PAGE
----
Drink water instead. Keep yourself busy. Go for a walk. Do whatever you need to do to avoid picking up a beer or pouring a glass of wine.
What else can I do?
Quit smoking immediately. Smoking is a huge contributing cause of heart disease and stroke. It is responsible for millions of deaths every year. The good news is that when you quit, your risk of heart disease drops dramatically within just one year, and no matter how long or how much you smoked, your body will start repairing itself as soon as you quit. See Cigarette Smoking – Quitting for more information.
Get moving. Regular, moderately vigorous exercise can reduce your risk of fatal heart disease. When you combine exercise with a healthy diet and weight maintenance, it can have a phenomenal effect on your overall health and wellbeing – boosting your ‘happy hormones’, reducing high blood pressure, high cholesterol and even diabetes risk. Find out how much you should be exercising with our ‘Stretching and Exercise’ guide.
Support your heart with good nutrition. Eating a diet rich in fresh fruit, vegetables, lean meats, fish and some dairy will not only prevent illness and disease – you’ll feel a lot better for it too. Limit ‘bad’ food (think butter, vegetable oil) and junk foods (fast foods, processed foods, confectionary). Not only will these foods contribute to weight gain, they promote an inflammatory state in the body, which is the ideal precursory state for cancer, heart disease and diabetes.
Eating healthily doesn’t have to be difficult, and it’s never too late. Start by reading our ‘Health Promoting Nutrition‘ article for an easy-to-follow guide on what to feed your family for good health and disease prevention.
Use fish oil. Omega-3 fatty acids may decrease your risk of heart attack, protect against hard arteries and lower your blood pressure. They are also a great natural anti-inflammatory, boost concentration and support skin and hair health.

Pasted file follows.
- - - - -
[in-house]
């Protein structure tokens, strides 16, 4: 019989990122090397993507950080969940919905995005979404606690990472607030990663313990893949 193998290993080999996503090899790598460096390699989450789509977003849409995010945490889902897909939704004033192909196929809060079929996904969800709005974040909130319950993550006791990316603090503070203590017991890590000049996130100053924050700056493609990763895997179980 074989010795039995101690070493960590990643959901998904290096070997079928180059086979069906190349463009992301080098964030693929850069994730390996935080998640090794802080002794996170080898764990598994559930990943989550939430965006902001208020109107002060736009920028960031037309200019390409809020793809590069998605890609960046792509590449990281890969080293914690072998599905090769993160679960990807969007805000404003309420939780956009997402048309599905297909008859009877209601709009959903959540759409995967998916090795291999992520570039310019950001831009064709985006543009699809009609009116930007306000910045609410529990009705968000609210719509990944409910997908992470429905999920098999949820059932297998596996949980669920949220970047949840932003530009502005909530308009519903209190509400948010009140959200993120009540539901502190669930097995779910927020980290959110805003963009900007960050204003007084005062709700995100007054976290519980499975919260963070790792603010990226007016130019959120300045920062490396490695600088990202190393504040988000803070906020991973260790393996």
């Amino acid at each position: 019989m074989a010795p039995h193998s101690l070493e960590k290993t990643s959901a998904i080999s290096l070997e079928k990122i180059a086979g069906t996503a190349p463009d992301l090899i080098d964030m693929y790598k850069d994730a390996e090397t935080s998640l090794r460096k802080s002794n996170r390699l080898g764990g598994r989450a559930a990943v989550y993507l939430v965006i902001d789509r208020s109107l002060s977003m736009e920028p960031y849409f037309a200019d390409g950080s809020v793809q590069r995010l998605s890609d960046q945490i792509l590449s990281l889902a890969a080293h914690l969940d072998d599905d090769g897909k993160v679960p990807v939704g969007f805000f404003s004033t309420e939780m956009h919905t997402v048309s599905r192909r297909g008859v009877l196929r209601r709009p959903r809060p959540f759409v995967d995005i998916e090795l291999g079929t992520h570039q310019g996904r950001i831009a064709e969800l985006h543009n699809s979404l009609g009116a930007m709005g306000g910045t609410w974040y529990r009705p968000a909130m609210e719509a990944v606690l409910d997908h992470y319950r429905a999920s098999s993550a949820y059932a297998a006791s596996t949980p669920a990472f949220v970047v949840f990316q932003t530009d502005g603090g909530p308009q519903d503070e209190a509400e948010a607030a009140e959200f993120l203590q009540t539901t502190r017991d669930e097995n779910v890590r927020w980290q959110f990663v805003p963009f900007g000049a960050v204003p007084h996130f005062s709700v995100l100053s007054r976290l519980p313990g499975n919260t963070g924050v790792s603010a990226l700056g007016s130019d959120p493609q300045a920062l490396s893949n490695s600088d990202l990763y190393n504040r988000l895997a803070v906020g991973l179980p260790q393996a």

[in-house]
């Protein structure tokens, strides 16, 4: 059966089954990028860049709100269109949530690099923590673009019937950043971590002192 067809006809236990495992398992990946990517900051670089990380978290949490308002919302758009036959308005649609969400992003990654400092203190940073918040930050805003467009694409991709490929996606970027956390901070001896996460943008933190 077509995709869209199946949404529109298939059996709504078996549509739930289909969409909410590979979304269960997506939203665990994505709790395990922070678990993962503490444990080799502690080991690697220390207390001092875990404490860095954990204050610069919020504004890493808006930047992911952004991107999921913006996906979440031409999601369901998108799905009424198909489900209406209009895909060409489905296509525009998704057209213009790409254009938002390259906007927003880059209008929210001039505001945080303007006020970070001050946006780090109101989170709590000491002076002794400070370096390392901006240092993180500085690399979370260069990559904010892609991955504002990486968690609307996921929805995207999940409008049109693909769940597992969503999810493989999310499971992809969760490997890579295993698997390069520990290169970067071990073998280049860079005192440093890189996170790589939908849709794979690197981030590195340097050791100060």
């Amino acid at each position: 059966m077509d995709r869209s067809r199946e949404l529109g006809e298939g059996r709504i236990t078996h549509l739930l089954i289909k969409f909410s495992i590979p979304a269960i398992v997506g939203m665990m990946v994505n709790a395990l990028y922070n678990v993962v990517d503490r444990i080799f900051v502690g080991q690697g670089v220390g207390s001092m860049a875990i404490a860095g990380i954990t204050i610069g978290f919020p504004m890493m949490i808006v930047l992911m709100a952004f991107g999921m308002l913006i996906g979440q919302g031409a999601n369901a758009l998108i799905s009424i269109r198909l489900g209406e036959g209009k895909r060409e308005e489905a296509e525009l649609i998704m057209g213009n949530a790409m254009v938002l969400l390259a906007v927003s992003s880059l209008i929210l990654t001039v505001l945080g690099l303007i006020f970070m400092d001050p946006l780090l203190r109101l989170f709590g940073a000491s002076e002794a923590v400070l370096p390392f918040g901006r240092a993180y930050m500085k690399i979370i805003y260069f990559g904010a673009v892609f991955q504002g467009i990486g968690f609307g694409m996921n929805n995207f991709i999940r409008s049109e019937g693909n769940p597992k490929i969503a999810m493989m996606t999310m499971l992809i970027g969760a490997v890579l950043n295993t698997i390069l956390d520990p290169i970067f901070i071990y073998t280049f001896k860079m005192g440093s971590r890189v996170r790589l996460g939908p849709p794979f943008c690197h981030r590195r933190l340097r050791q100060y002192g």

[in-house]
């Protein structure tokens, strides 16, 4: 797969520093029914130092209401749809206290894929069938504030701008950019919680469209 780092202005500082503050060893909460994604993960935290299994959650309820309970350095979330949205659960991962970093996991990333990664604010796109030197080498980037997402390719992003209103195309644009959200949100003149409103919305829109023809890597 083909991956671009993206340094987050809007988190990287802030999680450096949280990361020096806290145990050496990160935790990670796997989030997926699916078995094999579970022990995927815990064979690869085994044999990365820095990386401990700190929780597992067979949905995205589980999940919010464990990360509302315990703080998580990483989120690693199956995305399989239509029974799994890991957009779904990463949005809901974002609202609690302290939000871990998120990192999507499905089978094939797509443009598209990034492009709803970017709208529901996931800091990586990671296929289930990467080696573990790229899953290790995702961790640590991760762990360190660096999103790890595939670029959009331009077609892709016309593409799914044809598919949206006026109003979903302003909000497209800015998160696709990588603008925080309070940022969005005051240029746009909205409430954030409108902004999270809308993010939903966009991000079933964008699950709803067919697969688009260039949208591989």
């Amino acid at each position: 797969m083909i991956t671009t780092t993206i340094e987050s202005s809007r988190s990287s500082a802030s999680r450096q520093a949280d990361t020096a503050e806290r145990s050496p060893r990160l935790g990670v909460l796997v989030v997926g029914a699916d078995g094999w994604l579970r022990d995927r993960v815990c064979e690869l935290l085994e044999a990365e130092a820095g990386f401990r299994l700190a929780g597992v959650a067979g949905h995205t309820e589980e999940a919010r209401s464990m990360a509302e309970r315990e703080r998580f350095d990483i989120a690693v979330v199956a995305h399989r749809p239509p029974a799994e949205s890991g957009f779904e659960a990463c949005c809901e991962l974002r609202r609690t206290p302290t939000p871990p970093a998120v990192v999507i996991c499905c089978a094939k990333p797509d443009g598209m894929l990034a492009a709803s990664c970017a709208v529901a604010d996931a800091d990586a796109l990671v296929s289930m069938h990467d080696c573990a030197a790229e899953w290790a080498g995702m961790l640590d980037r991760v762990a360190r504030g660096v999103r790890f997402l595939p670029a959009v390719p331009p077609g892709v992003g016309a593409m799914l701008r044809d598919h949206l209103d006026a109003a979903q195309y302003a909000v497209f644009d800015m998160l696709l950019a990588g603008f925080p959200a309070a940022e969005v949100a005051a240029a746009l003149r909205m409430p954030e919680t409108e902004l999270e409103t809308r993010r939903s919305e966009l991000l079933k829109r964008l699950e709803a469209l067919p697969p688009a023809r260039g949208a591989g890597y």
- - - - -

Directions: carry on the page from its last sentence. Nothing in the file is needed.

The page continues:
Don’t just settle on the cheapest fish oil you can find – you need the correct ratios and potency to benefit from supplementation. Emed stocks the best fish oils in Australia. Click here to find out more about Emed’s Best Fish Oils.
Take a multivitamin everyday. A great multivitamin helps to ‘fill in the gaps in your diet’, and recent research has shown that long-term regular use of a multi may reduce the risk of dying from heart disease by 16%. Add on the benefits of a healthy diet, omega-3 supplementation and regular exercise, and you are well on your way to preventing a potentially fatal disease. Check out Emed’s Best Multivitamins for our best multimineral/multivitamin supplements.
Invest in some CoQ10. Co-Enzyme Q10 is a naturally occurring compound that is vital for energy production. As we age, or use statin medications, CoQ10 is depleted from the body, leading to poor energy production, lowered immune health and free radical damage – factors known to contribute to heart disease occurrence. CoQ10 is now much more affordable than ever before. Refer to Emed’s Best Co-Enzyme Q10 Formulas for the best CoQ10 supplements around.